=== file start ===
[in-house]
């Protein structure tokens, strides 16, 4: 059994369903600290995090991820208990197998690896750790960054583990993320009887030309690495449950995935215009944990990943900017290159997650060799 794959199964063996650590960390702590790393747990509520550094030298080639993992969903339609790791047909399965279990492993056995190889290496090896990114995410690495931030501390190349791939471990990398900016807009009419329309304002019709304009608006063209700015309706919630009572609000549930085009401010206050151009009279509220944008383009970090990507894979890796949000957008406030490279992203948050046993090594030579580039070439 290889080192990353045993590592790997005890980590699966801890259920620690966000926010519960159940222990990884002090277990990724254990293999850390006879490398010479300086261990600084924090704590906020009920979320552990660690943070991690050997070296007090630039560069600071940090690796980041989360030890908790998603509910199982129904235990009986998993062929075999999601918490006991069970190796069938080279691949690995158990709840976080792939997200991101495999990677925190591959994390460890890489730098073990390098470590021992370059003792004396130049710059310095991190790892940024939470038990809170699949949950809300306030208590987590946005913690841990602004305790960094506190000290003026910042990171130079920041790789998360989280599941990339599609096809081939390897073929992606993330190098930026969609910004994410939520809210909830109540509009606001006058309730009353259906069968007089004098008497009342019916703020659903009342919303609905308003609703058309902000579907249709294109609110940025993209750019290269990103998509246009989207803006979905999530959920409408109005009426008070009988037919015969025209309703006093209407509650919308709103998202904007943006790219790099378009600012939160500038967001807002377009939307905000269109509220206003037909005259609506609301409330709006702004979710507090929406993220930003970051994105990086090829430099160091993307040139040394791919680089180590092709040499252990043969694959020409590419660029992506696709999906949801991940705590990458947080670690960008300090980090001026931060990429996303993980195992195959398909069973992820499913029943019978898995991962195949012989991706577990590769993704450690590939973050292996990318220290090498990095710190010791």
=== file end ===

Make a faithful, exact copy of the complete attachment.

[in-house]
């Protein structure tokens, strides 16, 4: 059994369903600290995090991820208990197998690896750790960054583990993320009887030309690495449950995935215009944990990943900017290159997650060799 794959199964063996650590960390702590790393747990509520550094030298080639993992969903339609790791047909399965279990492993056995190889290496090896990114995410690495931030501390190349791939471990990398900016807009009419329309304002019709304009608006063209700015309706919630009572609000549930085009401010206050151009009279509220944008383009970090990507894979890796949000957008406030490279992203948050046993090594030579580039070439 290889080192990353045993590592790997005890980590699966801890259920620690966000926010519960159940222990990884002090277990990724254990293999850390006879490398010479300086261990600084924090704590906020009920979320552990660690943070991690050997070296007090630039560069600071940090690796980041989360030890908790998603509910199982129904235990009986998993062929075999999601918490006991069970190796069938080279691949690995158990709840976080792939997200991101495999990677925190591959994390460890890489730098073990390098470590021992370059003792004396130049710059310095991190790892940024939470038990809170699949949950809300306030208590987590946005913690841990602004305790960094506190000290003026910042990171130079920041790789998360989280599941990339599609096809081939390897073929992606993330190098930026969609910004994410939520809210909830109540509009606001006058309730009353259906069968007089004098008497009342019916703020659903009342919303609905308003609703058309902000579907249709294109609110940025993209750019290269990103998509246009989207803006979905999530959920409408109005009426008070009988037919015969025209309703006093209407509650919308709103998202904007943006790219790099378009600012939160500038967001807002377009939307905000269109509220206003037909005259609506609301409330709006702004979710507090929406993220930003970051994105990086090829430099160091993307040139040394791919680089180590092709040499252990043969694959020409590419660029992506696709999906949801991940705590990458947080670690960008300090980090001026931060990429996303993980195992195959398909069973992820499913029943019978898995991962195949012989991706577990590769993704450690590939973050292996990318220290090498990095710190010791």